Back when I had a car with two 15s and a Kenwood amp in the back, Pun’s debut Capital Punishment was a fixture in my CD player, along with Noreaga’s N.O.R.E., The Roots’ Things Fall Apart, Beastie Boys’ Hello Nasty, Mobb Deep’s Hell on Earth, Mos Def and Talib Kweli’s Blackstar, Gang Starr’s Moment of Truth, Redman’s Muddy Waters, and Wyclef Jean’s The Carnival. If we stick to the battle rap side of things and set aside Pun’s “love” songs, the aptly-titled “Super Lyrical” stands out as a sustained barrage of Rhyme Factor scores. The verse ranges from talky, technically superb but substance-starved lines to hypervisual and iconoclastic scenes. Early in the verse, he lets us know about “the mathematical madness I’m on / the savage, the strong / the marriage, the bond of havoc and song.” The lines soon grow stronger, though, as he upgrades Nas’s infamous “snuffin Jesus” line from “Live at the Barbecue” to something more layered, more emotional and fire-filled: “I’m battling Jesus if he passes through my label / I’m snatching his halo / God, I’ll trade you to send my father back as an angel.”

But the track I listened to most was undoubtedly number seven, “The Dream Shatterer.” I just couldn’t resist the velocity of his flow. There are truly too many lines to quote, and as a battle rap, the song holds together in a way that many do not, as they are often series of punch lines or slick talk linked only through free association or bits of filler to build rhyme schemes that lead up to the jewels. Pun was a battle rapper’s battle rapper, with references to the culture that only those on the inside would feel, “Head to head in the street / I leave you dead on your feet / Settling beef / I’ll even let you rhyme to the Benjamins beat / But it won’t matter / Your dreams still gon’ shatter.”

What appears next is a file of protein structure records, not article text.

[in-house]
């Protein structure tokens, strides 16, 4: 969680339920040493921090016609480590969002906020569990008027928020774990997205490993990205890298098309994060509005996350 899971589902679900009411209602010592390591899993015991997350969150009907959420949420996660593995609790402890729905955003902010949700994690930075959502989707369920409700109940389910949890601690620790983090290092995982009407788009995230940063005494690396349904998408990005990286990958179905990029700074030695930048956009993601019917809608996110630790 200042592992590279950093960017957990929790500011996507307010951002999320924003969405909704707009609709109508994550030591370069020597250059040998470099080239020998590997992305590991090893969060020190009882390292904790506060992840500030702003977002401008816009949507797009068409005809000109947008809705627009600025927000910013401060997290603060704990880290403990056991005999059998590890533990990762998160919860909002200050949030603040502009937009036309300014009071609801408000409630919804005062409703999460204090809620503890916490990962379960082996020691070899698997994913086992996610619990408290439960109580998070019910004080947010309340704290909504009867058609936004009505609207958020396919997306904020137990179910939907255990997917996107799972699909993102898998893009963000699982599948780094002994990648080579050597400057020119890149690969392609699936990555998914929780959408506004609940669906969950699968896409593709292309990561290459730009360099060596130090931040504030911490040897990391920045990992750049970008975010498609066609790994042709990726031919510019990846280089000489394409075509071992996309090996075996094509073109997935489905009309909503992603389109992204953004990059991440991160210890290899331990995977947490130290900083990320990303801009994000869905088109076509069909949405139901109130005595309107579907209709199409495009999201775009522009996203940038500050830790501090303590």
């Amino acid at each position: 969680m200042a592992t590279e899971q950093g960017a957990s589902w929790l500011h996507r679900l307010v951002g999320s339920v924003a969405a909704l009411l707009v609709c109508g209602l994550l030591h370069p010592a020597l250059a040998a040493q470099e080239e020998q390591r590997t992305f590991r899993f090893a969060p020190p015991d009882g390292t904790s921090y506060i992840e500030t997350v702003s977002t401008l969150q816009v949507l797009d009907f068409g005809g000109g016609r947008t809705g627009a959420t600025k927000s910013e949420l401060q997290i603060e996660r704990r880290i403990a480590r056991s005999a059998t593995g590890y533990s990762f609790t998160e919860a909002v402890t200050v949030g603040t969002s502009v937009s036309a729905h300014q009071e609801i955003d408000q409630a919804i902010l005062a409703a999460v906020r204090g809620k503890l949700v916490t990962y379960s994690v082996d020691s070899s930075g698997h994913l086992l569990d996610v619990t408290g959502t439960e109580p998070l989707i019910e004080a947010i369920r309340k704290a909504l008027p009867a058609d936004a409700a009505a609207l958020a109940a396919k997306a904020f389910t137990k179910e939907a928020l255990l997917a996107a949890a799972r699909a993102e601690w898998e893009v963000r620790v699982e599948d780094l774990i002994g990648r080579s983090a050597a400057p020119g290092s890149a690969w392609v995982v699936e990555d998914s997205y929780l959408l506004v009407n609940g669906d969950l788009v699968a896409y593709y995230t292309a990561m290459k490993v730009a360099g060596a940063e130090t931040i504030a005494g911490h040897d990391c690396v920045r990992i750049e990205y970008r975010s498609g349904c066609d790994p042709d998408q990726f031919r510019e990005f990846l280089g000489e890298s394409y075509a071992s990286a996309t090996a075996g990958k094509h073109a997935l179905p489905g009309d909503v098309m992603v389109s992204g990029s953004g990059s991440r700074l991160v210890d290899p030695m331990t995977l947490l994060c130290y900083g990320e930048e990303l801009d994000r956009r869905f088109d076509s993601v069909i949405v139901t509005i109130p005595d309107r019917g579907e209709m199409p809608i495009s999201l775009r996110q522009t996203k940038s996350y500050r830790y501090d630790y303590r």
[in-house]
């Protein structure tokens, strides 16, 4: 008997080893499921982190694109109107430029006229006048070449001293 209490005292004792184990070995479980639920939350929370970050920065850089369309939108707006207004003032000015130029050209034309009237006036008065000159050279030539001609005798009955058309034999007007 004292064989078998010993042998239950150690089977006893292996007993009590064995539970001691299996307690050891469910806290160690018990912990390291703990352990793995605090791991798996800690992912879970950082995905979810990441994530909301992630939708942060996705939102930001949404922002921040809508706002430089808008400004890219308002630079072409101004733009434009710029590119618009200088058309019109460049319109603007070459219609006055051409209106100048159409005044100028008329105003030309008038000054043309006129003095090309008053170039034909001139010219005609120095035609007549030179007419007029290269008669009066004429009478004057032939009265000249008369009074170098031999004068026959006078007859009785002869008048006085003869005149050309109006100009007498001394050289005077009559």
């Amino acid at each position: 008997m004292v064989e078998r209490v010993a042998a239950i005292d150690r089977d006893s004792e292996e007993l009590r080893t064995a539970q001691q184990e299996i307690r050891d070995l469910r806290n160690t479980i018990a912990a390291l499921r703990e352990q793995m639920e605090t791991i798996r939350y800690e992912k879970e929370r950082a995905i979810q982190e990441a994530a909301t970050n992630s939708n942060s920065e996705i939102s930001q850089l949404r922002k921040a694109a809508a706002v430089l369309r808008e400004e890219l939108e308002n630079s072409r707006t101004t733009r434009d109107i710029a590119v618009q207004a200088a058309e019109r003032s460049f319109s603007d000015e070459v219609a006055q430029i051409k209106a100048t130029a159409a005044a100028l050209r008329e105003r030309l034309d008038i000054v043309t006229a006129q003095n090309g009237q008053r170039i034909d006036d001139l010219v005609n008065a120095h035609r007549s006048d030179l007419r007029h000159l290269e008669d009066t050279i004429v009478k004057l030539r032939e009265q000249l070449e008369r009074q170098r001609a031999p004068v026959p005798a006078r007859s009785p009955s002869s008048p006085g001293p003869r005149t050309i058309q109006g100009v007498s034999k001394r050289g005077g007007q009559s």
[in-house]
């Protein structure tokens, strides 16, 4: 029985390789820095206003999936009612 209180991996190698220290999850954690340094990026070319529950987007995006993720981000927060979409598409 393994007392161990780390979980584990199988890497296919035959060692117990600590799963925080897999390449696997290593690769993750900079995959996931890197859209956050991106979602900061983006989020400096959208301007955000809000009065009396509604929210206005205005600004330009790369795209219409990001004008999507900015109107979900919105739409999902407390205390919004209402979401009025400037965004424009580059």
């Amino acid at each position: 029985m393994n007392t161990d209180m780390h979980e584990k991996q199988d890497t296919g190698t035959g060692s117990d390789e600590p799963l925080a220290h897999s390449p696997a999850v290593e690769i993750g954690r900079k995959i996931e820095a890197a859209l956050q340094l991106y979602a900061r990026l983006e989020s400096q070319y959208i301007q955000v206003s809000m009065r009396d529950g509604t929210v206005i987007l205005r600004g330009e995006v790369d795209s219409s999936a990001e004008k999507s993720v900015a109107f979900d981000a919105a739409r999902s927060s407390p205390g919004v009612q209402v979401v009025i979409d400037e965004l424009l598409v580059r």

There was a time when it seemed every mixtape had a freestyle over Diddy’s “All About the Benjamins,” every battle you attended had at least one verse spit over the Benjamins beat, a beat that swings as hard as any ever concocted, the guitar thin as radio waves, chirpy and funky like a broken telegraph, but placed over the rumbling, body shot bass and reverse cuts so perfectly that it feels both laid back and driving at the same time. Rhyming over that beat could make an emcee sound much better than he actually was, and someone truly great would sound simply marvelous (see Lord Finesse’s freestyle on Tony Touch’s Power Cypha 2 mixtape). Pun was also charismatic and likeable, with braggadocio and playfully inappropriate lines combining to make you laugh sometimes, and wince at other times, like a great stand-up comedian: “A man of honour wouldn’t wanna try to match my persona / Sometime rhymin I blow my own mind like Nirvana.”

Like a few other artists on the Raplyzer list, Big Pun met an untimely demise at the age of 28. His story is most similar to that of Harlem wordsmith Big L (#41 on the list), as we only saw two albums from each, and in each case the second album was posthumous. It is impossible to say how they might have elevated the art form that survivors like Nas (#40) and Jay-Z (#50) ended up taking to the next level in terms of raw lyricism and commercial appeal. When I listen to Inspectah Deck now, or Pun, or Big L, I remember the feeling from when I was 16, the sense that they were doing cosmically illegal things with language, crunching it down into a density that tested physic’s laws, with lines impossibly packed, like collapsed stars, greedily bending light toward their hidden centers.